My first JT order just shipped out, so I'm getting ready for a new set myself, and have also been thinking about turnback cuffs. Thing is, I've never seen one in person (Houston shopping has pretty tame offerings), and I'm hardpressed to fine a picture of a shirt with turnback cuffs online; JT has the picture of the cuff alone, but not a shirt with it. I'm thinking of getting a multicolor striped shirt with turnback cuffs and a darker one for clubwear. What are the usual accompanying features in a shirt with them: Spread or button-down collar? Self or contrasting cuffs/collar? etc,etc. P.S. I'd be really interested to hear what sort of specific patterns/colors/stylistic features you guys are ordering (doesn't matter whether it's Jantzen or not). We should have a "brag about your custom design ideas" thread, that might be fun. I'll add mine once the first order comes in and I figure out what I'm getting.
post #6 of 17
I myself do not have a shirt with turn back cuffs, though i am planning on ordering one soon. my tailor wears them daily, and it looks very elegant. if you want to see them on a shirt, rent the first james bond film, i forgot its name. i consider them to be something in between a button cuff and a french cuff, and inappropriate for a "casual" shirt (to each his own). i'm one who believes that jewelry looks tacky on men, and i consider the turn back cuff to be an alternative to cufflinks, except on formal occasions. btw, they are also known as neapolitan cuffs, or x-cuffs. as far as styles, i think the turn back is a good way to make a more casual pattern, such as checks, look more dressy. the borrelli shirts described above sound god-awful to me, though i'm biased against button-down collars.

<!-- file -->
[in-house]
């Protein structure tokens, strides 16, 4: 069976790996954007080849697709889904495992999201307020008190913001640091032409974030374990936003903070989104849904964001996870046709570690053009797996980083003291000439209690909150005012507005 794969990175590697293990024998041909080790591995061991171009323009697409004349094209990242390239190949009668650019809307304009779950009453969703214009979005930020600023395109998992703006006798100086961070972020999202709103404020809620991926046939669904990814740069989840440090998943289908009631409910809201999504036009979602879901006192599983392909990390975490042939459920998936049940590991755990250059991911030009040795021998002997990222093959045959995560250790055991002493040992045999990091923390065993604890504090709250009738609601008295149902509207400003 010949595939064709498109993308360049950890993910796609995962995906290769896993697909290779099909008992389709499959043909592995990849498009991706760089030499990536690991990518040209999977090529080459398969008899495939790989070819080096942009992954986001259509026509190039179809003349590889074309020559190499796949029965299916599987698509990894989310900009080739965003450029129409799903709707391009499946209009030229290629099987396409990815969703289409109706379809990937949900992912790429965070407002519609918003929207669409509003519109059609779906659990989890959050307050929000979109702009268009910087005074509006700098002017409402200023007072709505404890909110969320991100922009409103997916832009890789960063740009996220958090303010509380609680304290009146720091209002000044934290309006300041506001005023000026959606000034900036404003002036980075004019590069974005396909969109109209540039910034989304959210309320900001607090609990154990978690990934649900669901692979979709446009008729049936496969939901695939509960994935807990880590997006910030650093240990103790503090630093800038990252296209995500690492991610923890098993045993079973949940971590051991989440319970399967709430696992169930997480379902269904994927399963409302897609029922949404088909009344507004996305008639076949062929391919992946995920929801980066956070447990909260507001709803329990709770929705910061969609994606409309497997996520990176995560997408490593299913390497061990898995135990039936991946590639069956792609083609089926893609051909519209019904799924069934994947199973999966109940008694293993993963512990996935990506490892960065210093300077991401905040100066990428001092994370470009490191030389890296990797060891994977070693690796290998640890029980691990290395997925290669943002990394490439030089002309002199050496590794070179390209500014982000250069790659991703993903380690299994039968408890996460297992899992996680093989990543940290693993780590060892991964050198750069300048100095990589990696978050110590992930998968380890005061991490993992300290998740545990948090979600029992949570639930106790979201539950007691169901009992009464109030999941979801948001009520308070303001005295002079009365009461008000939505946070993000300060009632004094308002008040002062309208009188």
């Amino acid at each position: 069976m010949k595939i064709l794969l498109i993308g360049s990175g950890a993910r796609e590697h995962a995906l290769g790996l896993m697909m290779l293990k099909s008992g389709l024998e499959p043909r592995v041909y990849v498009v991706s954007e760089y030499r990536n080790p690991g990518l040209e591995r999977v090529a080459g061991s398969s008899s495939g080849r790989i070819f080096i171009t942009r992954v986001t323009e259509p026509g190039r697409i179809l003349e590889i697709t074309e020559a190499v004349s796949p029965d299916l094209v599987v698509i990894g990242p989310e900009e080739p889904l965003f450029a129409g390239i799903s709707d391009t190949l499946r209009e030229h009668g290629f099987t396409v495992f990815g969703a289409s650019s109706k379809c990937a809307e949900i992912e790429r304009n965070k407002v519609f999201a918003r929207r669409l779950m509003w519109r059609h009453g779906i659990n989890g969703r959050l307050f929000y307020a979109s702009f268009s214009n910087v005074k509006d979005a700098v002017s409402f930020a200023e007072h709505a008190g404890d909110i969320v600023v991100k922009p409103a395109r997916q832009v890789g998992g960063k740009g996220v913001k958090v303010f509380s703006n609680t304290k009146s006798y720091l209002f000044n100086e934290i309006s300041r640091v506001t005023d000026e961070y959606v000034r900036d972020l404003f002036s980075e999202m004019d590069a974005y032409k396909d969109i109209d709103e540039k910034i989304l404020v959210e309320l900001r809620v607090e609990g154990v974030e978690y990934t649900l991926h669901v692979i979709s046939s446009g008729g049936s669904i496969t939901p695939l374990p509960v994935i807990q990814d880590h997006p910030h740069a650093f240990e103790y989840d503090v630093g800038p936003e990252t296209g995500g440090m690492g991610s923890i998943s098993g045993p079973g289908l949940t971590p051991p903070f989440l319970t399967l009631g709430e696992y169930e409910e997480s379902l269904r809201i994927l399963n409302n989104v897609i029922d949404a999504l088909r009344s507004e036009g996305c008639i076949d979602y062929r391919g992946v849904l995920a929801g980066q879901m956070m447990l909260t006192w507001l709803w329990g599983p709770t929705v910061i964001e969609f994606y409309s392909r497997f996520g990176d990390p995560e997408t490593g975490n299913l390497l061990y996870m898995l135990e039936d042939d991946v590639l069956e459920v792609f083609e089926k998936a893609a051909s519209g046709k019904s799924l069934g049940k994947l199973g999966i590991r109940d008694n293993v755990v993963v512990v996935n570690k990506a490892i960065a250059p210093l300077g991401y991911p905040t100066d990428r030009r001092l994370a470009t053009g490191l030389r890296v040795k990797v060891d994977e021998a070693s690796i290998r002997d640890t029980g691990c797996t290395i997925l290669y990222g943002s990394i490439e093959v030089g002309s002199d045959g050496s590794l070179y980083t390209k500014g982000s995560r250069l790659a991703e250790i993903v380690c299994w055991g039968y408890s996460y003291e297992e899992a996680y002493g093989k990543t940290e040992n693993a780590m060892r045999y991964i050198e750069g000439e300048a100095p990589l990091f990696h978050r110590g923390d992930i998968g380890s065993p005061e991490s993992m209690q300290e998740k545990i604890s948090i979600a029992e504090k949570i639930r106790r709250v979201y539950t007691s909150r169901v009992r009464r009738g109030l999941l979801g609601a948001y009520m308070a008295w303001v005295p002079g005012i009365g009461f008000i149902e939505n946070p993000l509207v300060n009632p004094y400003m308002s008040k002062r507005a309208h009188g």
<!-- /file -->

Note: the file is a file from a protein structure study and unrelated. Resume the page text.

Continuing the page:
post #7 of 17
Does anyone have a picture or a link they can post? I don't even know what this looks like.
post #8 of 17
Thread Starter 
Quote:
Does anyone have a picture or a link they can post?  I don't even know what this looks like.
Something like this... Pictures are quite elusive - a testament to the cuff's rarity, I suppose. That picture's from Interno8 Donna, hence the flowers... EDIT: More manly example...
post #9 of 17
Thanks
post #10 of 17
I was just thinking about purchasing shirts with that type of cuff. Personally I think they are quite elegant if not a bit archaic in certian stylings. Last time I was watching "Diamonds are Forever," and Mr.Bond, and a variety of other characters were wearing these types of shirts. The narrow tie, lapel can work but perhaps a thick Windosr knot can prove effectual too.